Universität Tübingen, Institut für Soziologie
Sometimes one wants to model the effect of a variable as a nonlinear smooth curve. A convenient choice for such a curve is a restricted cubic spline. This option has existed in Stata for a while through user-written programs, but as of Stata 10, the mkspline command in combination with the cubic option has been implemented in official Stata. In this talk, I will briefly introduce splines and restricted cubic splines, but I will mainly focus on what happens after one has estimated a model with a restricted cubic spline, and in particular how the postrcspline package can help in the interpretation of the results.

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Performing within and between analysis (WABA) in Stata

Sven-Oliver Spieß
University of Mannheim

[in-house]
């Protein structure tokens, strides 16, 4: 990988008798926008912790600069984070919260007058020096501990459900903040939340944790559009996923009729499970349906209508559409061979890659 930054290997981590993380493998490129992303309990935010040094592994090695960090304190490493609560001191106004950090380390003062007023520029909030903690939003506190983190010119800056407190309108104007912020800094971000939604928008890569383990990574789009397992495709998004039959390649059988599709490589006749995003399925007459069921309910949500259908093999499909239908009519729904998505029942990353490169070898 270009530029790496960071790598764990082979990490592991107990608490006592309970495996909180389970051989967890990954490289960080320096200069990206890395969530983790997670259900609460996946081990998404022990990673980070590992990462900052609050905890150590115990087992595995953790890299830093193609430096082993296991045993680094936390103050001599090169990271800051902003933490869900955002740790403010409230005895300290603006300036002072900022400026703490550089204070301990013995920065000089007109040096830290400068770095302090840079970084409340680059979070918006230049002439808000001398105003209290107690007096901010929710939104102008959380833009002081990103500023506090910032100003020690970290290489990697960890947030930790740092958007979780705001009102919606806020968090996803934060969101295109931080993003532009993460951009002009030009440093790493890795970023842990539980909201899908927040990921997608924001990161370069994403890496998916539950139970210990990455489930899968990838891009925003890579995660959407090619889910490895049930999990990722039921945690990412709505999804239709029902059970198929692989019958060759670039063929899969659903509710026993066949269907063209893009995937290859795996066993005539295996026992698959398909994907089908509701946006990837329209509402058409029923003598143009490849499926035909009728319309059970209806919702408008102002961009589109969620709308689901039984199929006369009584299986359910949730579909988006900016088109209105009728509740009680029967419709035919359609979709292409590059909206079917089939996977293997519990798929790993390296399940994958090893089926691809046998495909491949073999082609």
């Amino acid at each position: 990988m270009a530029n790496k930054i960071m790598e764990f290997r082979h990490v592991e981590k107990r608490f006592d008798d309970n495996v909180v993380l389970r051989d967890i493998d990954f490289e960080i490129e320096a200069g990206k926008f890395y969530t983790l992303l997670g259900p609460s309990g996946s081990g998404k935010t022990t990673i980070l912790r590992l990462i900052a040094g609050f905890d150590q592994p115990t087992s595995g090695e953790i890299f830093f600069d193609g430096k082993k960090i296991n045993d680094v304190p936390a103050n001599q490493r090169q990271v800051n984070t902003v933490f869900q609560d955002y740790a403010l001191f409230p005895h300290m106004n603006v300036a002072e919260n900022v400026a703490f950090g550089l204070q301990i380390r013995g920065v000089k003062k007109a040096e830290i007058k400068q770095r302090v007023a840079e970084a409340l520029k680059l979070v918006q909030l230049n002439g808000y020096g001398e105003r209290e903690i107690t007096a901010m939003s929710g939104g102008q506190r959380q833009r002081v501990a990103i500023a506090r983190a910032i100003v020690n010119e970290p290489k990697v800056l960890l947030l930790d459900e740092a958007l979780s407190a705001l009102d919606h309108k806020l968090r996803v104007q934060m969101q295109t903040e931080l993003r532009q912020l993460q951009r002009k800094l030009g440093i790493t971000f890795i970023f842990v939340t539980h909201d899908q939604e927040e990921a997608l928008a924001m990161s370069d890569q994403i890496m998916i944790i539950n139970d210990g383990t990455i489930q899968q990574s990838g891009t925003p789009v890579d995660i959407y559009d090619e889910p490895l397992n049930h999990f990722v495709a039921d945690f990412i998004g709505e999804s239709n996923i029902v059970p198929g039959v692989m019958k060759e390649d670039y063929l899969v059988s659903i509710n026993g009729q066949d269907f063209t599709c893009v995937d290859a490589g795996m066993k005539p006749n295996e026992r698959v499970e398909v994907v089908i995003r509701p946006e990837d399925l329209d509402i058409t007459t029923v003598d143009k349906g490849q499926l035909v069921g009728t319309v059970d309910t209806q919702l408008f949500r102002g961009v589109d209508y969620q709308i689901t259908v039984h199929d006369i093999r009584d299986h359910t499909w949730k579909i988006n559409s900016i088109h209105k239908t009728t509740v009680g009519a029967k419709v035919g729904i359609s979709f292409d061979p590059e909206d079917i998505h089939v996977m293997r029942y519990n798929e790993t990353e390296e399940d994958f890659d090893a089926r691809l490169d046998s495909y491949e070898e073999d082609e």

The “fallacies of the wrong level” (e.g., ecological fallacy) are a concern in much of social-science research. When appropriate data are available, researchers frequently use intra-class correlations or ANOVAs to decide whether to use individual-level data or whether to aggregate and analyze data at some higher level, such as workgroups, schools, or locations to examine the associations among theoretical constructs. However, this approach disregards either lower-level information through aggregation or information on group membership by solely using individual-level data. Within and between analysis (WABA), on the other hand, provides a detailed picture of the correlation structure among constructs at different levels by partitioning correlations among constructs into between-groups and within-group components. WABA thus represents a more informative and efficient technique when interested in associations among constructs beyond mere within-group homogeneity. When dealing with more than two hierarchical levels, multiple within and between analysis indicates at which level associations are strongest. Therefore, WABA can also be fruitfully employed to inform model specification in HLM/MLM. In this presentation, I aim to outline the basic ideas and concepts of WABA and to introduce the user-written wabanova program to perform basic single and multiple WABA in Stata.